[From T.Quayle Agriculture of IoM, 1812]
IT is still more to be regretted that this head also presents a blank, which the present generation seem little disposed to fill tip. The first impression made on the mind of a stranger, by the generally denuded state of the country, without planting and without hedge. rows, is indeed melancholy. It needs not the imagination of a Brown, or of a Ripley, to represent in idea the difference in scenery which this little isle would present, if the horizon were skirted by a fringe of wood, and the fore-ground ornamented by the waving-grove, occasionally concealing its mountain streams and clus-tered cottages. But it is not in point of ornament, or of shelter alone, that the deficiency is to be lamented great and serious evils to agriculture result from the great scarcity of timber, impeding improvement in its progress at every step. All is to be imported ; much must therefore he deficient. What the Manks farmer cannot supply by stone or by straw, remains often un done. For instance, there is not a stile in the island. Stone steps are built by the more opulent ; the poorer farmer substitutes a few rude slates, in an oblique row, projecting from his sod-fence, the fate of which may be easily anticipated. The ox is wrought not by the bow and yoke, but by a collar of oat-straw. The same material, twisted into rope, and then woven into a pair of wallets of a square form, is slung across the horse, and supplies the place of panniers ; these are called creels. The wheelwright's shop is deficient in a due assortment of timber for carrying on his indispensible art. In short, no man can walk a hundred yards without witnessing the inconveniences resulting from this lamentable deficiency. The peat-bogs disclose that this was not always the state of the island; occasionally timber of large dimensions,* and in a perfectly sound state is discovered, which is frequently at present wrought up in building. Unless the precaution be taken of shading it from the sun, when first taken up, and discharging the moisture with which it is loaded, it is subject to crack ; but if carefully covered, is as fit for use as any other timber.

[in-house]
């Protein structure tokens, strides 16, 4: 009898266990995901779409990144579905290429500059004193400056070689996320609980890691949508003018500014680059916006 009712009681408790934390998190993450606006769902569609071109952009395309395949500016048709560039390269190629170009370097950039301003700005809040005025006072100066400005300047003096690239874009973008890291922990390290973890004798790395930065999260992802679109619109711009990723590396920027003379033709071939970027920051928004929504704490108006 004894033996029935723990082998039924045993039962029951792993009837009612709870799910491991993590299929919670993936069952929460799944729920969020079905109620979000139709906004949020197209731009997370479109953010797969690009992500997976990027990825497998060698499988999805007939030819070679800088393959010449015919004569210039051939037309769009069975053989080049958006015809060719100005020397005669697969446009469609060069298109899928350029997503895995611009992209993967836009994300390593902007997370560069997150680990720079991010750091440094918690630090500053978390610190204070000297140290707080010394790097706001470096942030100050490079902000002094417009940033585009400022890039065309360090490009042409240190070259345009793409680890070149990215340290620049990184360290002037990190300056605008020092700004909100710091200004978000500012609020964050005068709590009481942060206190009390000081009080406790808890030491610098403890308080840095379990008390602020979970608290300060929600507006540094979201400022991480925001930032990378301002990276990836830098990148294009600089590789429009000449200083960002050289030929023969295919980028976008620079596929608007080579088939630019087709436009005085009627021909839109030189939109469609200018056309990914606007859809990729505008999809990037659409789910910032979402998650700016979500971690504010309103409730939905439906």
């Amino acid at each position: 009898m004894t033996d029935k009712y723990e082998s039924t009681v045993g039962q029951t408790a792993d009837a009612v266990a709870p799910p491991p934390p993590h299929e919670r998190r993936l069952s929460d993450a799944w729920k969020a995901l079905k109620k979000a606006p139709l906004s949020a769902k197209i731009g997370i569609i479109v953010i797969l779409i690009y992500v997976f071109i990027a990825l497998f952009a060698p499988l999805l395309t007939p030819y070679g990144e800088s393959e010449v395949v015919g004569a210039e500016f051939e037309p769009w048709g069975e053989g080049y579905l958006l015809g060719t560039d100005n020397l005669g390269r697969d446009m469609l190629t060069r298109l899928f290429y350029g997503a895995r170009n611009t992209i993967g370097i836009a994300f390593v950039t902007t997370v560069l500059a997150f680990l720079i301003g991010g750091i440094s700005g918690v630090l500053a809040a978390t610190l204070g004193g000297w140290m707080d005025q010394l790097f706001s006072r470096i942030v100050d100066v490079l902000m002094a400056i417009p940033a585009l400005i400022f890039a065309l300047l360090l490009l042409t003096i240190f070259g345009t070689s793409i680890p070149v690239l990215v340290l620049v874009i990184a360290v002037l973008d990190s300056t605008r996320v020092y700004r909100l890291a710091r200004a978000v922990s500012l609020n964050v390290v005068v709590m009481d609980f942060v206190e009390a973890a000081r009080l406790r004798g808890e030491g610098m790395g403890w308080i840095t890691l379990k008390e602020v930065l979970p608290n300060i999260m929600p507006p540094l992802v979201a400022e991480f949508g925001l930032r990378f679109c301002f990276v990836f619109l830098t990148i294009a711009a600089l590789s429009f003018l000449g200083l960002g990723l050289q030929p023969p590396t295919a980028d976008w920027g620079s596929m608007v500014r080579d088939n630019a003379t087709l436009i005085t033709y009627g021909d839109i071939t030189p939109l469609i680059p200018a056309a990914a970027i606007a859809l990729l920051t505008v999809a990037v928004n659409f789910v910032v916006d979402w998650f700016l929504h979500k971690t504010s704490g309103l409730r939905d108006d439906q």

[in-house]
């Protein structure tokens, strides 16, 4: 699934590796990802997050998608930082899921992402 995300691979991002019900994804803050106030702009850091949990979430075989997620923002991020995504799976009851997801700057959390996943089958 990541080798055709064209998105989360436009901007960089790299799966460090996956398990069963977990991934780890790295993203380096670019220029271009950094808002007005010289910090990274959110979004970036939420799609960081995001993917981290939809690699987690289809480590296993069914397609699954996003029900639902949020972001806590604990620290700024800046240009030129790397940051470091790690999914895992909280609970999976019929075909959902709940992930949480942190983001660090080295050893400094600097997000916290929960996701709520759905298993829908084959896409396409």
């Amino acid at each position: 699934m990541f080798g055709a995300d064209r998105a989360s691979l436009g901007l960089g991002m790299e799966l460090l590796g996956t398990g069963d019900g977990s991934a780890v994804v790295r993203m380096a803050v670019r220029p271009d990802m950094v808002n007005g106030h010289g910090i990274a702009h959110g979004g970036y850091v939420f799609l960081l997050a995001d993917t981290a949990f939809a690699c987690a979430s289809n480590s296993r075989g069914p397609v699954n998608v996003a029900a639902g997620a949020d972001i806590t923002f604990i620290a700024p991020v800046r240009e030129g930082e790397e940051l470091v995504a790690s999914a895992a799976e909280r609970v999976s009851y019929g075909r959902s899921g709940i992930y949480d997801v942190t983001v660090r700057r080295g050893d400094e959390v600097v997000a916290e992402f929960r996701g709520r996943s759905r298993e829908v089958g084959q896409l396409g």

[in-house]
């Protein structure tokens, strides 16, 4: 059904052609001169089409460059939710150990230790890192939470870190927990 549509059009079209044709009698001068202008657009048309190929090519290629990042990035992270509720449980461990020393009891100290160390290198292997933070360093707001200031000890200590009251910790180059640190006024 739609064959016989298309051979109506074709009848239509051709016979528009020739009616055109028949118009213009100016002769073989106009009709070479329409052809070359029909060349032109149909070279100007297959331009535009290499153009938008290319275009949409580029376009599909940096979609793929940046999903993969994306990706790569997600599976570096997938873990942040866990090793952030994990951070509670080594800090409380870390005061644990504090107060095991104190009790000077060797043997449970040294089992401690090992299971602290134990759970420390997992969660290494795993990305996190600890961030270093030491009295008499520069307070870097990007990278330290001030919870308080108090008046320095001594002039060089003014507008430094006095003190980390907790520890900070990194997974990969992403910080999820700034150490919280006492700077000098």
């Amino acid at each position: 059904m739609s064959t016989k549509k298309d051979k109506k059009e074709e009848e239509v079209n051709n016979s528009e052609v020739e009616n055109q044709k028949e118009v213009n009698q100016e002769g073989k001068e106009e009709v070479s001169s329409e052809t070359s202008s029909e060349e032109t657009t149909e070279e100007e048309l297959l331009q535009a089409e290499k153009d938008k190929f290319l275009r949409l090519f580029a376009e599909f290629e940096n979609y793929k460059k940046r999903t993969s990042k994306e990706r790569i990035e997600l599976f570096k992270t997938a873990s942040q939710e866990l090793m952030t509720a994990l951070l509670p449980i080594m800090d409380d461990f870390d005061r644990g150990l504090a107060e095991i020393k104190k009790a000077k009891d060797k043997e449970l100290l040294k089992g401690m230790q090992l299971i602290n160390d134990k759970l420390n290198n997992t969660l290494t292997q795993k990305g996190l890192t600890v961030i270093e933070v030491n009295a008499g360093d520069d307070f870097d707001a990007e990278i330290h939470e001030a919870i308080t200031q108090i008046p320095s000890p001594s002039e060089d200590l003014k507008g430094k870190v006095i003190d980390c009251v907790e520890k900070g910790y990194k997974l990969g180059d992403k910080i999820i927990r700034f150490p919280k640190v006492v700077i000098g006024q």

Injurious to the islanders as their ancestors' neglect, or perhaps careless destruction of their growing timber proves, still greater blame attaches to themselves ; who now feeling the want, and possessing the ability to supply it, still omit planting. Some small attempts have been made. In the middle of the preceding century, a gentleman, then residing near the centre of the western coast, formed some plantations, of which twelve or fifteen acres remain, forming a kind of oasis in the desert. In the northern district, also, are several little plantations near the root of the mountain, which have prospered. It is to be regretted that the Scotch fir should have found a permanent place amongst them. The ash also appears too delicate a plant foy this stormy climate. In consequence, probably, of the indispensible utility of its timber, which is wanted for almost all the implements of a farmer, ash has been the favo rite tree. If planted at all, it should not have been ranged in single rows, or in a narrow belt, where the wind constantly affects its towering head, but should have been sheltered by numerous brethren in a grove, which should have been thinned off as their heads became capable of standing the pelting of the winds.